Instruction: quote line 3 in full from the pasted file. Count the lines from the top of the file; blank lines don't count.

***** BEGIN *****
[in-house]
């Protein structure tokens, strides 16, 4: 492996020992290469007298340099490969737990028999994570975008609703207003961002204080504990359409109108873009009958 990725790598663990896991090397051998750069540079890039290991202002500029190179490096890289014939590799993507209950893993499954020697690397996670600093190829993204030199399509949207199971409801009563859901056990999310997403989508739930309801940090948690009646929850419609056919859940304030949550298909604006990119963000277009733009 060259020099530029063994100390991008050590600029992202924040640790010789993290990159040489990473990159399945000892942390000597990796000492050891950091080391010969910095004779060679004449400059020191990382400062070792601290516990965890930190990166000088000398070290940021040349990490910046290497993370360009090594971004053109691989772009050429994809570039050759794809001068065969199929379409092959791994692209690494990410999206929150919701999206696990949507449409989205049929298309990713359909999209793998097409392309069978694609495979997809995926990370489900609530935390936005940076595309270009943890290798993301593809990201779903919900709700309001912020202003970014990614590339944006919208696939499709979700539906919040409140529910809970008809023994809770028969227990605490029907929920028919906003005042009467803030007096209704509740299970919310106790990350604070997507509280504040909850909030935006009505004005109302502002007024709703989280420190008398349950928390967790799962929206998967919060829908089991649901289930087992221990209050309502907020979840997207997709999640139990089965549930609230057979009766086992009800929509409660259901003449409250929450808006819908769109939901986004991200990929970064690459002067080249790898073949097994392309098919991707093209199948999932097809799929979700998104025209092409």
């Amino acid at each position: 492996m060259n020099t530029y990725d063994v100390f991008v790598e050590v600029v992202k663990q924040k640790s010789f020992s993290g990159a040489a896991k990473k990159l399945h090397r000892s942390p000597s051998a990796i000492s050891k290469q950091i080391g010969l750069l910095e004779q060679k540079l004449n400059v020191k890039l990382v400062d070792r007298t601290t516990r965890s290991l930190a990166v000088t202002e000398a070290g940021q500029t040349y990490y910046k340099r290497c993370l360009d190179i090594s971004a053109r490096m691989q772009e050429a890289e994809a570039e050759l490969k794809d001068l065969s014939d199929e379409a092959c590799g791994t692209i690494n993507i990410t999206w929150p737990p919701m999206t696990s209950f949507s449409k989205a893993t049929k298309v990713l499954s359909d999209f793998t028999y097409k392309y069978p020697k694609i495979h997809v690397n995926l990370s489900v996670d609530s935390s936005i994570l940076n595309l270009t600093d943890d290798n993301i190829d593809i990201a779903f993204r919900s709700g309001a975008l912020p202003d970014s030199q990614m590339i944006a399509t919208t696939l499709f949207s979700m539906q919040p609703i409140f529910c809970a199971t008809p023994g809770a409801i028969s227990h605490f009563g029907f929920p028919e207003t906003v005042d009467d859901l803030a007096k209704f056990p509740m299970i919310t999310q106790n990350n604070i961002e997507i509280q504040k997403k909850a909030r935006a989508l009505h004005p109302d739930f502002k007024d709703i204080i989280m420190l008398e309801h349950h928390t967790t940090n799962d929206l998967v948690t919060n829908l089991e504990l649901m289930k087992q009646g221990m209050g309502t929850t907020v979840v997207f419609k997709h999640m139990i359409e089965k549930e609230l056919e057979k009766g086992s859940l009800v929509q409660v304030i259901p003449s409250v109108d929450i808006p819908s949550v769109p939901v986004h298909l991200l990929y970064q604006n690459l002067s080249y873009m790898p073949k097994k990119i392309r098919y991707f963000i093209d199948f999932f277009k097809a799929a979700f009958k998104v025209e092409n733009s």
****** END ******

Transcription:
């Amino acid at each position: 492996m060259n020099t530029y990725d063994v100390f991008v790598e050590v600029v992202k663990q924040k640790s010789f020992s993290g990159a040489a896991k990473k990159l399945h090397r000892s942390p000597s051998a990796i000492s050891k290469q950091i080391g010969l750069l910095e004779q060679k540079l004449n400059v020191k890039l990382v400062d070792r007298t601290t516990r965890s290991l930190a990166v000088t202002e000398a070290g940021q500029t040349y990490y910046k340099r290497c993370l360009d190179i090594s971004a053109r490096m691989q772009e050429a890289e994809a570039e050759l490969k794809d001068l065969s014939d199929e379409a092959c590799g791994t692209i690494n993507i990410t999206w929150p737990p919701m999206t696990s209950f949507s449409k989205a893993t049929k298309v990713l499954s359909d999209f793998t028999y097409k392309y069978p020697k694609i495979h997809v690397n995926l990370s489900v996670d609530s935390s936005i994570l940076n595309l270009t600093d943890d290798n993301i190829d593809i990201a779903f993204r919900s709700g309001a975008l912020p202003d970014s030199q990614m590339i944006a399509t919208t696939l499709f949207s979700m539906q919040p609703i409140f529910c809970a199971t008809p023994g809770a409801i028969s227990h605490f009563g029907f929920p028919e207003t906003v005042d009467d859901l803030a007096k209704f056990p509740m299970i919310t999310q106790n990350n604070i961002e997507i509280q504040k997403k909850a909030r935006a989508l009505h004005p109302d739930f502002k007024d709703i204080i989280m420190l008398e309801h349950h928390t967790t940090n799962d929206l998967v948690t919060n829908l089991e504990l649901m289930k087992q009646g221990m209050g309502t929850t907020v979840v997207f419609k997709h999640m139990i359409e089965k549930e609230l056919e057979k009766g086992s859940l009800v929509q409660v304030i259901p003449s409250v109108d929450i808006p819908s949550v769109p939901v986004h298909l991200l990929y970064q604006n690459l002067s080249y873009m790898p073949k097994k990119i392309r098919y991707f963000i093209d199948f999932f277009k097809a799929a979700f009958k998104v025209e092409n733009s």